Chancellor suggests ‘sustainable rise’ in foreign students would be welcome

The Government would back “sustainable increases” in the number of international students at British universities, the Chancellor has said.

Ministers have come under pressure to cut international student numbers as part of a wider effort to reduce net immigration to the UK, but university leaders have warned that such a move would be “calamitous” for the sector.

The Government has already sought to cut numbers by placing new restrictions on the ability of foreign students to bring family members with them.

But on Friday, Jeremy Hunt suggested the Government would welcome some increase in international student numbers, provided it was driven by a desire for education and not immigration.

He told reporters: “We have rightly introduced some changes that ensure that people are coming to this country because they want to study as some of the brightest and best from around the world, not as a vehicle which is primarily to bring their families over and to settle in the UK, which is not the point of the exercise.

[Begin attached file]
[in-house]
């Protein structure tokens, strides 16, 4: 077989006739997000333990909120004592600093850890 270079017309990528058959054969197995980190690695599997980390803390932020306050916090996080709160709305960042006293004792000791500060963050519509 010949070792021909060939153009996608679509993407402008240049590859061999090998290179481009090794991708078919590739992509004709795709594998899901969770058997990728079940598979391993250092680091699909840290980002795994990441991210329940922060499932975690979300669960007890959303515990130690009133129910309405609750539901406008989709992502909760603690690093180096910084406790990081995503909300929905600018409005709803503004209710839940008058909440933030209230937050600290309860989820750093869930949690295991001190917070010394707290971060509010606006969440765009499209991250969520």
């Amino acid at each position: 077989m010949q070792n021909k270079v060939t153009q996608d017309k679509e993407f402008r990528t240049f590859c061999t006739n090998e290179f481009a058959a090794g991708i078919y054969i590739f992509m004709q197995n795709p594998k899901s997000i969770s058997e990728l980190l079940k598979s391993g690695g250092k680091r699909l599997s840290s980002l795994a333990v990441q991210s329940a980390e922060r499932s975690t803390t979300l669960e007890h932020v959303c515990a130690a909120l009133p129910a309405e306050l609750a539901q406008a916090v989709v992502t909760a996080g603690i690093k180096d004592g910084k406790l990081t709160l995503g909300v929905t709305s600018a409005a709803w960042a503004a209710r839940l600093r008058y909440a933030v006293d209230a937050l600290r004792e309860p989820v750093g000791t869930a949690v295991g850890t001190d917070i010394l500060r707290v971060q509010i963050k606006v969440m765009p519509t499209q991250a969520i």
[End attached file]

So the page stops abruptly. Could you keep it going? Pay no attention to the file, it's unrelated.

“I think we will see some reductions in migration flows as a result of those decisions being taken, but that does not mean that we won’t continue to support sustainable increases in international students coming to the UK.”

Jeremy Hunt speech
Chancellor Jeremy Hunt said the Government would support ‘sustainable increases’ in foreign student numbers (Aaron Chown/PA)

His comments follow calls from some Conservative MPs for further cuts to international student numbers, including by scrapping the graduate visa.

The visa, which allows foreign students to live and work in the UK for up to two years after graduating, is seen by some MPs as a backdoor for longer-term immigration to Britain.

On Tuesday, the Migration Advisory Committee found no evidence of widespread abuse of the graduate visa route and warned some courses would become “less financially viable” if the number of international students was cut.

Downing Street said the Government would respond to the report “in due course”, but added it was working to reduce migration levels.

The Prime Minister’s official spokesman said: “(The Prime Minister) has said before that British students should be the priority for our education system and universities and student visas must be used for education, not immigration.”

Universities reported earlier this week that applications from international students had already fallen by a quarter following the new restrictions.

Dame Sally Mapstone, president of Universities UK, said further restrictions were “unnecessary” and would be “calamitous not just for institutions, but actually for the UK as a whole”.